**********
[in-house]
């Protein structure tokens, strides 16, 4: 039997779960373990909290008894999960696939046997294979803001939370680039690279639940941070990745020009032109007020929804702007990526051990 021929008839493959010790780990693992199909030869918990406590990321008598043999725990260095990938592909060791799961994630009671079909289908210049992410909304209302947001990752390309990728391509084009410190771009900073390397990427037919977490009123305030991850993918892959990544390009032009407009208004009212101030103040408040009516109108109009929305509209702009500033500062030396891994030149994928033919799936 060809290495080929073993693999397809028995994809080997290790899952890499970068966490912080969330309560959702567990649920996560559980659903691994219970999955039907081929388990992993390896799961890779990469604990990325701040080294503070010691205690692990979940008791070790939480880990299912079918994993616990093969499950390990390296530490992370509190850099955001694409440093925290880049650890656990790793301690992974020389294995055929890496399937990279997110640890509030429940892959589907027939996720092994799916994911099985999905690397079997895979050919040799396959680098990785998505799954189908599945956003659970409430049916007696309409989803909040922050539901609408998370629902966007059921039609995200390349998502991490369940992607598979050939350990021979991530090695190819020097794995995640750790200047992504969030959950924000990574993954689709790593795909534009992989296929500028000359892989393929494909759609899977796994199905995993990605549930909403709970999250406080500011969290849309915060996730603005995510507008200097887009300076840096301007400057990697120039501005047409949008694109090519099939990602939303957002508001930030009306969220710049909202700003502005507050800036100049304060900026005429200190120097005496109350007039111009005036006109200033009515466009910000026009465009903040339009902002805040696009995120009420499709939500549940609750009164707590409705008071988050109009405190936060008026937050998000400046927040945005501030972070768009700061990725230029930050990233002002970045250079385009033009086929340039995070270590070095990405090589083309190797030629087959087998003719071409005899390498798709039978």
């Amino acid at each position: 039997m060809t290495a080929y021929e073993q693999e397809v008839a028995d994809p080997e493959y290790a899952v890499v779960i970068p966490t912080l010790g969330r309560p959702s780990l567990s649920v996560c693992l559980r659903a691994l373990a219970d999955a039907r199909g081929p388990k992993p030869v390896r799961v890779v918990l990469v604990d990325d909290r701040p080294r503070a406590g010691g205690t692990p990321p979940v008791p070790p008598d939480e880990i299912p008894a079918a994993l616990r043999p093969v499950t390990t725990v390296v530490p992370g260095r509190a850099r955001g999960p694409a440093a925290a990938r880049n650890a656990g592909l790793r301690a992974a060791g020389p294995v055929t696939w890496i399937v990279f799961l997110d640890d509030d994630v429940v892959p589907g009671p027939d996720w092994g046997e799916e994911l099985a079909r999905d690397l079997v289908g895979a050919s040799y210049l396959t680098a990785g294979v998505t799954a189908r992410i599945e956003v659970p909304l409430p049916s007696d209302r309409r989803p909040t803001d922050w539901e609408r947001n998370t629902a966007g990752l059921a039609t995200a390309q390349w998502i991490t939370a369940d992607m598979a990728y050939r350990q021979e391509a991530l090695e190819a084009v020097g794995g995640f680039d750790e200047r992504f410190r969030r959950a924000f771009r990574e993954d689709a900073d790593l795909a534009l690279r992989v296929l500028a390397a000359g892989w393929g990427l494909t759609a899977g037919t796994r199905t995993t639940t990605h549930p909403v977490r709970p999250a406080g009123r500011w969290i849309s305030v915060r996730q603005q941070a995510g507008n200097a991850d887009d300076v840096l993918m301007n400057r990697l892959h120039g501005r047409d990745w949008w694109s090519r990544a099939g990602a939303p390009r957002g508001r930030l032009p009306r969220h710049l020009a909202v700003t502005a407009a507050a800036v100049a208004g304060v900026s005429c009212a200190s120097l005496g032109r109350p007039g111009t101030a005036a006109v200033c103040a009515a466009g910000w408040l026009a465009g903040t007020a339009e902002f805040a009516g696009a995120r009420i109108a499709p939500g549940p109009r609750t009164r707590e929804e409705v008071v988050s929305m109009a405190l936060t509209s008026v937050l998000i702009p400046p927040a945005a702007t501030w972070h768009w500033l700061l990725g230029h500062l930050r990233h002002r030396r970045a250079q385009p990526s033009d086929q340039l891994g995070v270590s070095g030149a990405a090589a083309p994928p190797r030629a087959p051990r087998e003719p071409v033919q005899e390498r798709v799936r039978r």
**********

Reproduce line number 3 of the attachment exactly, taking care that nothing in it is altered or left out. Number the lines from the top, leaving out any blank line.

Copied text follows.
């Amino acid at each position: 039997m060809t290495a080929y021929e073993q693999e397809v008839a028995d994809p080997e493959y290790a899952v890499v779960i970068p966490t912080l010790g969330r309560p959702s780990l567990s649920v996560c693992l559980r659903a691994l373990a219970d999955a039907r199909g081929p388990k992993p030869v390896r799961v890779v918990l990469v604990d990325d909290r701040p080294r503070a406590g010691g205690t692990p990321p979940v008791p070790p008598d939480e880990i299912p008894a079918a994993l616990r043999p093969v499950t390990t725990v390296v530490p992370g260095r509190a850099r955001g999960p694409a440093a925290a990938r880049n650890a656990g592909l790793r301690a992974a060791g020389p294995v055929t696939w890496i399937v990279f799961l997110d640890d509030d994630v429940v892959p589907g009671p027939d996720w092994g046997e799916e994911l099985a079909r999905d690397l079997v289908g895979a050919s040799y210049l396959t680098a990785g294979v998505t799954a189908r992410i599945e956003v659970p909304l409430p049916s007696d209302r309409r989803p909040t803001d922050w539901e609408r947001n998370t629902a966007g990752l059921a039609t995200a390309q390349w998502i991490t939370a369940d992607m598979a990728y050939r350990q021979e391509a991530l090695e190819a084009v020097g794995g995640f680039d750790e200047r992504f410190r969030r959950a924000f771009r990574e993954d689709a900073d790593l795909a534009l690279r992989v296929l500028a390397a000359g892989w393929g990427l494909t759609a899977g037919t796994r199905t995993t639940t990605h549930p909403v977490r709970p999250a406080g009123r500011w969290i849309s305030v915060r996730q603005q941070a995510g507008n200097a991850d887009d300076v840096l993918m301007n400057r990697l892959h120039g501005r047409d990745w949008w694109s090519r990544a099939g990602a939303p390009r957002g508001r930030l032009p009306r969220h710049l020009a909202v700003t502005a407009a507050a800036v100049a208004g304060v900026s005429c009212a200190s120097l005496g032109r109350p007039g111009t101030a005036a006109v200033c103040a009515a466009g910000w408040l026009a465009g903040t007020a339009e902002f805040a009516g696009a995120r009420i109108a499709p939500g549940p109009r609750t009164r707590e929804e409705v008071v988050s929305m109009a405190l936060t509209s008026v937050l998000i702009p400046p927040a945005a702007t501030w972070h768009w500033l700061l990725g230029h500062l930050r990233h002002r030396r970045a250079q385009p990526s033009d086929q340039l891994g995070v270590s070095g030149a990405a090589a083309p994928p190797r030629a087959p051990r087998e003719p071409v033919q005899e390498r798709v799936r039978r």